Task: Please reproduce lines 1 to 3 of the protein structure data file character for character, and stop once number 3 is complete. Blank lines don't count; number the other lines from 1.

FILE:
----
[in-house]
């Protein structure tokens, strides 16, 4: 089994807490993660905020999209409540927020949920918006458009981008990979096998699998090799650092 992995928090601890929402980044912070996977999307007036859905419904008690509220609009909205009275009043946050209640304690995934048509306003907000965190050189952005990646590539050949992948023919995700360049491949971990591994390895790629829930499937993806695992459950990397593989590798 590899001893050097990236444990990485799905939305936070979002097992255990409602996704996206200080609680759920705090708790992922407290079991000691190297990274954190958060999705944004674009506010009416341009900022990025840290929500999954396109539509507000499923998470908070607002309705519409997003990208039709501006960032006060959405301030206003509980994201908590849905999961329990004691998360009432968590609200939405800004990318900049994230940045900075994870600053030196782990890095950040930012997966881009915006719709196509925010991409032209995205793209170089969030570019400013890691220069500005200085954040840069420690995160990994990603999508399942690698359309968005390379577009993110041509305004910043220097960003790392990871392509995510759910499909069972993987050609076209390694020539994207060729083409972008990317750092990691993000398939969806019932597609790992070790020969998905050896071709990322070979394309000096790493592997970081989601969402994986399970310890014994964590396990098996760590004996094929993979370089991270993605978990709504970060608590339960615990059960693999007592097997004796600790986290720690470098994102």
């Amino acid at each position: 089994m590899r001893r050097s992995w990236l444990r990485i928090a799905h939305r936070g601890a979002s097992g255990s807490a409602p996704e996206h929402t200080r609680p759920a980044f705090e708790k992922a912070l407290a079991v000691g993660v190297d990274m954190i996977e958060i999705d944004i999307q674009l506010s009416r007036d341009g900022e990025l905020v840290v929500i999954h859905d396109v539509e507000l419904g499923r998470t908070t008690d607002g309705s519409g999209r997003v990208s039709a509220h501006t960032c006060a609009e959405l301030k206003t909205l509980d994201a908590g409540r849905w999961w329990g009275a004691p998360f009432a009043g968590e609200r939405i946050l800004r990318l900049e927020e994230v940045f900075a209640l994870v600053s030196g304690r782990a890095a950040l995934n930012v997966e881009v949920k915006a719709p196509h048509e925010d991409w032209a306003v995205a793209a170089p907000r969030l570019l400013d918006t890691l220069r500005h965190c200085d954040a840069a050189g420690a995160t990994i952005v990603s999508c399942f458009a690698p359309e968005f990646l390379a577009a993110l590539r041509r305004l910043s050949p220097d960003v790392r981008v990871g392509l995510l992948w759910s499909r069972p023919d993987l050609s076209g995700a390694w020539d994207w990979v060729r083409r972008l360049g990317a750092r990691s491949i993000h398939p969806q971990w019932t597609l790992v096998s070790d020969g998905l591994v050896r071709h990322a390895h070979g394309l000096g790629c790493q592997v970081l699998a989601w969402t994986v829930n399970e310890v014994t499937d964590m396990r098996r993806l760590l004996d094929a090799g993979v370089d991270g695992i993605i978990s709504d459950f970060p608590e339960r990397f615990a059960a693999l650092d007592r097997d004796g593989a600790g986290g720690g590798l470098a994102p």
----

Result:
[in-house]
């Protein structure tokens, strides 16, 4: 089994807490993660905020999209409540927020949920918006458009981008990979096998699998090799650092 992995928090601890929402980044912070996977999307007036859905419904008690509220609009909205009275009043946050209640304690995934048509306003907000965190050189952005990646590539050949992948023919995700360049491949971990591994390895790629829930499937993806695992459950990397593989590798 590899001893050097990236444990990485799905939305936070979002097992255990409602996704996206200080609680759920705090708790992922407290079991000691190297990274954190958060999705944004674009506010009416341009900022990025840290929500999954396109539509507000499923998470908070607002309705519409997003990208039709501006960032006060959405301030206003509980994201908590849905999961329990004691998360009432968590609200939405800004990318900049994230940045900075994870600053030196782990890095950040930012997966881009915006719709196509925010991409032209995205793209170089969030570019400013890691220069500005200085954040840069420690995160990994990603999508399942690698359309968005390379577009993110041509305004910043220097960003790392990871392509995510759910499909069972993987050609076209390694020539994207060729083409972008990317750092990691993000398939969806019932597609790992070790020969998905050896071709990322070979394309000096790493592997970081989601969402994986399970310890014994964590396990098996760590004996094929993979370089991270993605978990709504970060608590339960615990059960693999007592097997004796600790986290720690470098994102």
């Amino acid at each position: 089994m590899r001893r050097s992995w990236l444990r990485i928090a799905h939305r936070g601890a979002s097992g255990s807490a409602p996704e996206h929402t200080r609680p759920a980044f705090e708790k992922a912070l407290a079991v000691g993660v190297d990274m954190i996977e958060i999705d944004i999307q674009l506010s009416r007036d341009g900022e990025l905020v840290v929500i999954h859905d396109v539509e507000l419904g499923r998470t908070t008690d607002g309705s519409g999209r997003v990208s039709a509220h501006t960032c006060a609009e959405l301030k206003t909205l509980d994201a908590g409540r849905w999961w329990g009275a004691p998360f009432a009043g968590e609200r939405i946050l800004r990318l900049e927020e994230v940045f900075a209640l994870v600053s030196g304690r782990a890095a950040l995934n930012v997966e881009v949920k915006a719709p196509h048509e925010d991409w032209a306003v995205a793209a170089p907000r969030l570019l400013d918006t890691l220069r500005h965190c200085d954040a840069a050189g420690a995160t990994i952005v990603s999508c399942f458009a690698p359309e968005f990646l390379a577009a993110l590539r041509r305004l910043s050949p220097d960003v790392r981008v990871g392509l995510l992948w759910s499909r069972p023919d993987l050609s076209g995700a390694w020539d994207w990979v060729r083409r972008l360049g990317a750092r990691s491949i993000h398939p969806q971990w019932t597609l790992v096998s070790d020969g998905l591994v050896r071709h990322a390895h070979g394309l000096g790629c790493q592997v970081l699998a989601w969402t994986v829930n399970e310890v014994t499937d964590m396990r098996r993806l760590l004996d094929a090799g993979v370089d991270g695992i993605i978990s709504d459950f970060p608590e339960r990397f615990a059960a693999l650092d007592r097997d004796g593989a600790g986290g720690g590798l470098a994102p």